By Diane Forrest, RN
The other day I was reading an article on Yahoo about a college student in New Jersey who was told not to speak in class because he stuttered. The student, who is 16 years old, was emailed by the professor and asked to save his questions for after class "so we do not infringe on other students' time." She further went on to say "This way, you can express your ideas and knowledge completely and I will have a better understanding of what you know," Snyder's email went on to say. "You can give me the sheet after each class."
The matter could have been handled differently, the other students should have been advised to be more tolerant, and however, the 16 year old was transferred to another class, and was happy with the solution. Comments posted on the article showed both sides of this issue. The majority spoke to the fact that a 16 year old was taking college courses to begin with. He was obviously an intelligent person who did not let his handicap interfere with his achievements.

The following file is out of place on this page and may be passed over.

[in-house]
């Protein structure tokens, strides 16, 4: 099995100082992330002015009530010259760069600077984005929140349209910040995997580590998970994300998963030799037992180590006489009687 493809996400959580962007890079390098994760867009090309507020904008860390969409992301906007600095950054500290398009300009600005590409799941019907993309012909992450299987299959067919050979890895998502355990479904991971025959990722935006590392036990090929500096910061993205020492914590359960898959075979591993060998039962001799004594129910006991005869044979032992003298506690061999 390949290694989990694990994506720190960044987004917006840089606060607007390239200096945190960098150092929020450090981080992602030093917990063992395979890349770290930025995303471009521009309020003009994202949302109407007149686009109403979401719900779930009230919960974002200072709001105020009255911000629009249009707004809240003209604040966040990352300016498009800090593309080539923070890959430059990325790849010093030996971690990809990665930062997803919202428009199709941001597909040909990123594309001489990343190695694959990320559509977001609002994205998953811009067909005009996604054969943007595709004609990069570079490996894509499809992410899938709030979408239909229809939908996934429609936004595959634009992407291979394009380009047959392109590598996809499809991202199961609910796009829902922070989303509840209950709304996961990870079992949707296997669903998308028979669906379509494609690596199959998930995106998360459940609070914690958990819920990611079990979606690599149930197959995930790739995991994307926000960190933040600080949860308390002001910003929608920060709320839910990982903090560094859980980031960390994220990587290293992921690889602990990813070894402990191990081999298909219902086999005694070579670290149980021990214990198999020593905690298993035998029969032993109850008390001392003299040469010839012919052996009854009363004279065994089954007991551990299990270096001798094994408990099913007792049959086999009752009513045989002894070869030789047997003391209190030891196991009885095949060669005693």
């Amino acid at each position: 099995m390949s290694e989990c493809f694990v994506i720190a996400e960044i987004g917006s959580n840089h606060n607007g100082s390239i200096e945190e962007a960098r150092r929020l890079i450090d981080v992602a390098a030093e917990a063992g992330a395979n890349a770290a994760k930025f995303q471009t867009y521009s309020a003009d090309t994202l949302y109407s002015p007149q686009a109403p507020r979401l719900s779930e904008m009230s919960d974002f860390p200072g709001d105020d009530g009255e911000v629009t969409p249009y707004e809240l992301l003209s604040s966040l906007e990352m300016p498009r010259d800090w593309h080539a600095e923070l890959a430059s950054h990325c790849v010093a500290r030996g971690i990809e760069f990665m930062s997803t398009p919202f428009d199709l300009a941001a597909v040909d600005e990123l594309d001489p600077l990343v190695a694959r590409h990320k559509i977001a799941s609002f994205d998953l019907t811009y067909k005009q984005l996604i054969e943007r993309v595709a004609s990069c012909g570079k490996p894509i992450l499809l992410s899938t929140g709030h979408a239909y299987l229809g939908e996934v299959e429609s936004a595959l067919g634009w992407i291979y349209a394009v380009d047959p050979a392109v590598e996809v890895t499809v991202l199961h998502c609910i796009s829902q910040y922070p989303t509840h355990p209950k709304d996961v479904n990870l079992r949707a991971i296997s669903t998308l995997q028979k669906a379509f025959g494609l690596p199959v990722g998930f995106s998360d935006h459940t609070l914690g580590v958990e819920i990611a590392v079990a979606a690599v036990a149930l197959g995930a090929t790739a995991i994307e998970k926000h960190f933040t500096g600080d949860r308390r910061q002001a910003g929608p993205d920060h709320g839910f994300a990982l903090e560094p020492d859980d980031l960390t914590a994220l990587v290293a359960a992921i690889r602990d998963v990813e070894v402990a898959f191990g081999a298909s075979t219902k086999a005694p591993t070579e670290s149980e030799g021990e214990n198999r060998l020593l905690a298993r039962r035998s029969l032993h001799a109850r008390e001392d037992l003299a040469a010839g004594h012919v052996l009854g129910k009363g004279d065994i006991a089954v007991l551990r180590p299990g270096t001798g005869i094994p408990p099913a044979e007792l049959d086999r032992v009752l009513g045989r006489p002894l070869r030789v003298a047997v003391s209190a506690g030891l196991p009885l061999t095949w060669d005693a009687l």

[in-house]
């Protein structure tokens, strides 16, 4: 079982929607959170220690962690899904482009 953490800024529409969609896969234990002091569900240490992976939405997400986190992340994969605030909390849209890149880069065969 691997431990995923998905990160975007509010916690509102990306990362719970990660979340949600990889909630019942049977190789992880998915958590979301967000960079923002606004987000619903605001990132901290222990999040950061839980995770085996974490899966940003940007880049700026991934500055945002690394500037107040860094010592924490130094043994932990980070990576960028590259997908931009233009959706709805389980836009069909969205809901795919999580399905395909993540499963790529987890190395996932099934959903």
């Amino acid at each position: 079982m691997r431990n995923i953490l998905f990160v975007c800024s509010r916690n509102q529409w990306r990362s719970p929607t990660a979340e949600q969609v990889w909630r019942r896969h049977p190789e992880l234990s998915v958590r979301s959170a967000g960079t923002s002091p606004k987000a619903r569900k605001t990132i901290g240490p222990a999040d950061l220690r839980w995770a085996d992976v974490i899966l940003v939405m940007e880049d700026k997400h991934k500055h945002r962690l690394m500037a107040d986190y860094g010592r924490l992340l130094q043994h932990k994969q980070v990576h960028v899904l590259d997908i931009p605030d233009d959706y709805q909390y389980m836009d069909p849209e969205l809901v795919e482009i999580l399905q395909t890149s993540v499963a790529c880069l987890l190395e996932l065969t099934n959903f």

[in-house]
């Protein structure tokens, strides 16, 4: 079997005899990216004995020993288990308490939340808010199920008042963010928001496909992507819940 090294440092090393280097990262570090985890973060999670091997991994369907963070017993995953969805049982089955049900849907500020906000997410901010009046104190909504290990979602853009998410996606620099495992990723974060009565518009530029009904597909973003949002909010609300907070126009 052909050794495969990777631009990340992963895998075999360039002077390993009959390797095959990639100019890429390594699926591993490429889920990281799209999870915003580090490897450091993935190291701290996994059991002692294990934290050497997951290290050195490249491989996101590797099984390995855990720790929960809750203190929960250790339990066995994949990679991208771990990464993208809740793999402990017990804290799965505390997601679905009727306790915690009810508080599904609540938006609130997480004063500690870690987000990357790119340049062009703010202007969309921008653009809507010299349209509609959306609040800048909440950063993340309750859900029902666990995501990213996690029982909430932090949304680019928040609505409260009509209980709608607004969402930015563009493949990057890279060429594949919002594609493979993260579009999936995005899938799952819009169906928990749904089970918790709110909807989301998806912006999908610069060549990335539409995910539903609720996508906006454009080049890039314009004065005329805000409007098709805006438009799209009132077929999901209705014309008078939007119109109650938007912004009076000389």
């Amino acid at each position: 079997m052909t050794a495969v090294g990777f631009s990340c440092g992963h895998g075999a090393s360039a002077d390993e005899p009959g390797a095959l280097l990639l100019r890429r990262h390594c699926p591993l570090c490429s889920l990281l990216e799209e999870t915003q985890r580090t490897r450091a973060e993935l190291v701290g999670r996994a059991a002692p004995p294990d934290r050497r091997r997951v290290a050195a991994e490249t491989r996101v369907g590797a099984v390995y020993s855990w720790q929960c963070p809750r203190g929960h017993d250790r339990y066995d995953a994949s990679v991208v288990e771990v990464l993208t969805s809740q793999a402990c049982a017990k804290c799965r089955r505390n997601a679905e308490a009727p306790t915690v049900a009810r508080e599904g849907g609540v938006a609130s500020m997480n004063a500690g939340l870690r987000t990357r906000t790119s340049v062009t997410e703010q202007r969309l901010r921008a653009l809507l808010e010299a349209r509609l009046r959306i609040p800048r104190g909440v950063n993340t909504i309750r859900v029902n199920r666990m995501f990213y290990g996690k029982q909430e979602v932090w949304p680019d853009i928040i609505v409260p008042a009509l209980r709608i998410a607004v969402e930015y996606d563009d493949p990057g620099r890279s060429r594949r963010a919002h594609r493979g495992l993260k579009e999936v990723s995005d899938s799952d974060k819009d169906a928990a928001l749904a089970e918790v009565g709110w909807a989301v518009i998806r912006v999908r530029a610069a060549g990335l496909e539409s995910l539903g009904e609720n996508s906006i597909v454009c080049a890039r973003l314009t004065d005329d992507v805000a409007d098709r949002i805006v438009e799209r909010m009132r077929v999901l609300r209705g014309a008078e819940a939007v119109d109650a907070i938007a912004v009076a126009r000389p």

Stuttering is a speech disorder in which sounds, syllables, or words are repeated or last longer than normal. These problems cause a break in the flow of speech (called dissiliency).
Stuttering tends to run in families. Genes that cause stuttering have been identified. There is also evidence that stuttering may be a result of some brain injuries, such as stroke or traumatic brain injuries.
Stuttering may rarely be caused by emotional trauma (called psychogenic stuttering). Stuttering is more common in boys than girls. It also tends to persist into adulthood more often in boys than in girls.
Drug therapy has not been successful in treating stuttering; in fact the only successful treatment is speech therapy.
There have been many famous and successful people who have overcome stuttering. Some of them include:
- James Earl Jones
- Bruce Willis
- Anthony Hopkins
- Winston Churchill
- Marilyn Monroe
- Julia Roberts
- Elvis Presley
- Mel Tillis
- Tiger Woods
- Vice President Joe Biden
- King George VI
There was a movies that was released recently called the King's Speech. It told the story of King George VI (Queen Elizabeth's father) and his fight with overcoming his stuttering problem. The movie won the Oscar for best picture of the year, along with many other awards. This also helped to bring awareness to the problem of stuttering. Today is Stuttering awareness day. I hope you will take the time to become more aware of this problem, and be more patient with people who stutter.
For more information about stuttering, click here: http://www.nsastutter.org/